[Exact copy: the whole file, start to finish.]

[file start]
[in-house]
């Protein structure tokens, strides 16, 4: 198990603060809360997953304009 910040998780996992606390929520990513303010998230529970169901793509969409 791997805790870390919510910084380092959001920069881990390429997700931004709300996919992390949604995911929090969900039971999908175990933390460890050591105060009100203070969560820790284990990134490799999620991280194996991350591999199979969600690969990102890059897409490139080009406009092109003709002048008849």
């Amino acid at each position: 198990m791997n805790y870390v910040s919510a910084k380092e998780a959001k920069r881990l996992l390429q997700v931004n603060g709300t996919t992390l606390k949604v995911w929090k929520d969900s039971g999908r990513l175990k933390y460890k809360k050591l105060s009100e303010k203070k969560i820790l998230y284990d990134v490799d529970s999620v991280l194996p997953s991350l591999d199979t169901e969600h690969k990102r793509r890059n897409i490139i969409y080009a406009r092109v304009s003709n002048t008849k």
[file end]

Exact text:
[in-house]
């Protein structure tokens, strides 16, 4: 198990603060809360997953304009 910040998780996992606390929520990513303010998230529970169901793509969409 791997805790870390919510910084380092959001920069881990390429997700931004709300996919992390949604995911929090969900039971999908175990933390460890050591105060009100203070969560820790284990990134490799999620991280194996991350591999199979969600690969990102890059897409490139080009406009092109003709002048008849």
């Amino acid at each position: 198990m791997n805790y870390v910040s919510a910084k380092e998780a959001k920069r881990l996992l390429q997700v931004n603060g709300t996919t992390l606390k949604v995911w929090k929520d969900s039971g999908r990513l175990k933390y460890k809360k050591l105060s009100e303010k203070k969560i820790l998230y284990d990134v490799d529970s999620v991280l194996p997953s991350l591999d199979t169901e969600h690969k990102r793509r890059n897409i490139i969409y080009a406009r092109v304009s003709n002048t008849k």